Minding any spines on the leaf tips, use the serrated knife to trim off the top inch of the artichoke as well as the bottom of the stem. The stem itself is actually completely edible, so chop off just enough to remove the less-than-fresh stem’s end. Next, pull off and discard the dry, older leaves at the base of the artichoke. This usually requires you to remove about two layers of leaves. Once that is done, use the kitchen shears to trim the tops of the leaves by about a quarter of an inch, or whatever length is necessary to remove the spines. If you’re working with younger artichokes, this step may not be necessary, but it’s a must for more mature artichokes. Finally, using the paring knife or vegetable peeler, carefully peel the woody outer layer of the stem to reveal the tender interior. Rub any freshly cut areas down with your lemon to prevent them oxidizing, and place in the lemon water until cooking.

If you’re planning on stuffing or roasting your artichokes, you’ll also want to remove the choke, or the purple fuzzy part at the center of the artichoke. The choke is safe to eat but is considered inedible, due to its texture. Simply pull the leaves apart slightly and scrape at the choke with a small spoon until you’ve removed it completely, being careful not to scrape away any of the delicious heart.

Maximum Artichoke Enjoyment

Once you have your artichokes prepped and ready, there’s really no limit to the kinds of dishes you can make. Here are a few of our personal favorites:


Fill a medium pot with a few inches of water, and drop in a sliced lemon, four or five cloves of garlic, and three sprigs of rosemary. When the water boils, place your trimmed artichokes top down in the steamer basket and place them in the pot; let the artichokes steam for about 25 to 30 minutes, or until they are cooked through. An easy way to test for doneness is to pull off a leaf – if the leaf comes off without any resistance, you know the artichoke is ready to eat! Steamed artichokes are great with a little melted butter to dunk in or even aioli, but steaming artichokes can also be the first step in creating something even more fabulous.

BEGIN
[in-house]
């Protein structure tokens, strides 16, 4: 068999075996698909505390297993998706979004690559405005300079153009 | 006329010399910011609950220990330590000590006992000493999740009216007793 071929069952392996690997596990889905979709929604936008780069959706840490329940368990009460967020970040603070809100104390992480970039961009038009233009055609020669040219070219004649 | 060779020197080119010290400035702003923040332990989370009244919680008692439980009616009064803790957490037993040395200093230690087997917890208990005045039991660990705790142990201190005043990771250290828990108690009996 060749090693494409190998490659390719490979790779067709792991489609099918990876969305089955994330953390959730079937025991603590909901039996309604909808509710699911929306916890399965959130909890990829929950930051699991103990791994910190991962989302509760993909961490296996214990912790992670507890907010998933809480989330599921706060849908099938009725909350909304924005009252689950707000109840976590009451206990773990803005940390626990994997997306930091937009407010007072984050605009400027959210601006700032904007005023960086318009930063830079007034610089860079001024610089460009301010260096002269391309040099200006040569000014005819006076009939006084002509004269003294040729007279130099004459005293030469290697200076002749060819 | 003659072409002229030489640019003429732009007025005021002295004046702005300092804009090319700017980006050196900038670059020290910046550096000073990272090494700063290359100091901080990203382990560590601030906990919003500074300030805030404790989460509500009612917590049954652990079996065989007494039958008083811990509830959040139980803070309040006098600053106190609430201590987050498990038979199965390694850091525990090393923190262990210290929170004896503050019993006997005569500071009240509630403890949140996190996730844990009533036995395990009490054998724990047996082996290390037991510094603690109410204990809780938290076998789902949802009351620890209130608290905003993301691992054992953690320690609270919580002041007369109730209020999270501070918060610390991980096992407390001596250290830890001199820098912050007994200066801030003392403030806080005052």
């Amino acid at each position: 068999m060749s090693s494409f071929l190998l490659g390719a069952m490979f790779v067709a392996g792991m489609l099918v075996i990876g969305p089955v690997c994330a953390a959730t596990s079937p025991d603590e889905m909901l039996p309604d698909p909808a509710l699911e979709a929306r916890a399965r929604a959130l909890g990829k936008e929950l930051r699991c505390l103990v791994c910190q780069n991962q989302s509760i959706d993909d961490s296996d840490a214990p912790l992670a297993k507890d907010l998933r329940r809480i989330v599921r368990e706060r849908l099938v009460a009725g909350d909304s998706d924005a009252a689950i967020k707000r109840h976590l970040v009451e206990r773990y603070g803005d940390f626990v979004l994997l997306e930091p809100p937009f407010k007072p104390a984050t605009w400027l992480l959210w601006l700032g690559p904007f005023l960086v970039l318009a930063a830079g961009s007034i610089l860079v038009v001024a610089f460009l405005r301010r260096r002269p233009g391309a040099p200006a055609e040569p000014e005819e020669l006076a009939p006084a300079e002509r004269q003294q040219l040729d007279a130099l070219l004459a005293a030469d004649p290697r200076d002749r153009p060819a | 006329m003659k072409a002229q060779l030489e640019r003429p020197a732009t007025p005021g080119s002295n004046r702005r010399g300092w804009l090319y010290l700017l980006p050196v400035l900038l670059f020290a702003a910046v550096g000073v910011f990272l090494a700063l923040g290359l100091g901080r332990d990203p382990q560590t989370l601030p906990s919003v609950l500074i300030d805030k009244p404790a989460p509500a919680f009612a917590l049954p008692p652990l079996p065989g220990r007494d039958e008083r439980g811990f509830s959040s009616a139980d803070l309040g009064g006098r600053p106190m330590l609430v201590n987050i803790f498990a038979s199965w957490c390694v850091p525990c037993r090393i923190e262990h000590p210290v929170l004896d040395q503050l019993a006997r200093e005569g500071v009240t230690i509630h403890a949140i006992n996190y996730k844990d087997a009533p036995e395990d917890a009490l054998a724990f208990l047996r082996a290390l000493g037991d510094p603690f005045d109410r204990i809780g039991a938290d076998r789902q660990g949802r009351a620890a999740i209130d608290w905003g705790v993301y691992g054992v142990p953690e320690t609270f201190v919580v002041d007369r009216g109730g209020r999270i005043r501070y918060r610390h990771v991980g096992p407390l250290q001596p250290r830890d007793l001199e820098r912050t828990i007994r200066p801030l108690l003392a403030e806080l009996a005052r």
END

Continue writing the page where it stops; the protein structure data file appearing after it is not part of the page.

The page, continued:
A great way to jazz up a steamed artichoke with minimal effort is by throwing them on the grill! While your artichokes are steaming, start heating a grill or grill pan; artichokes are notorious for oxidizing even after they’ve been cooked, so cutting out any sort of downtime will help you keep them looking pristine. Slice the freshly steamed artichokes in half lengthwise and remove the choke, then toss the artichokes with salt, pepper, and olive oil until the artichokes are evenly coated. Place the artichokes on the very hot grill or grill pan cut side down, and grill until evenly charred on both sides, about one to two minutes. Grilled artichokes are great on their own, or serve them as part of a salad or as a side dish with grilled meats.


Roasted artichokes are one of the few preparations where you start with the artichokes completely fresh. Start by preparing the seasoning: roughly chop about 6 cloves of garlic and about 2 tablespoons of fresh rosemary, then cut a lemon into eighths. Trim up your artichokes as you would normally, removing the stems, then spread the leaves slightly and scrape out the choke. Into this space, place about a half teaspoon of garlic, a sprinkling of rosemary, and one of the lemon pieces; drizzle the artichoke with olive oil and season with salt and pepper. Bake at 400 degrees uncovered for about fifteen minutes, then cover the artichokes with aluminum foil and allow them to continue baking for about 20 minutes or until a leaf pulls out easily.


Check out our website for some delicious sauces for dipping your artichoke leaves in, including Lemon Garlic Aioli and Creamy Ginger Soy Dip, or as an ingredient in Asparagus and Artichoke Pasta Salad with Pine Nuts and Arugula, an Artichoke Frittata, or Sauvignon Blanc Artichokes.

We hope that this information inspires you to try preparing Globe artichokes or do something new with them if you are already a fan. Underneath those thorny outer leaves, Globe artichokes are delicious, versatile, and healthy to boot. Get them before their season ends at great pricing this week at Oliver’s Market!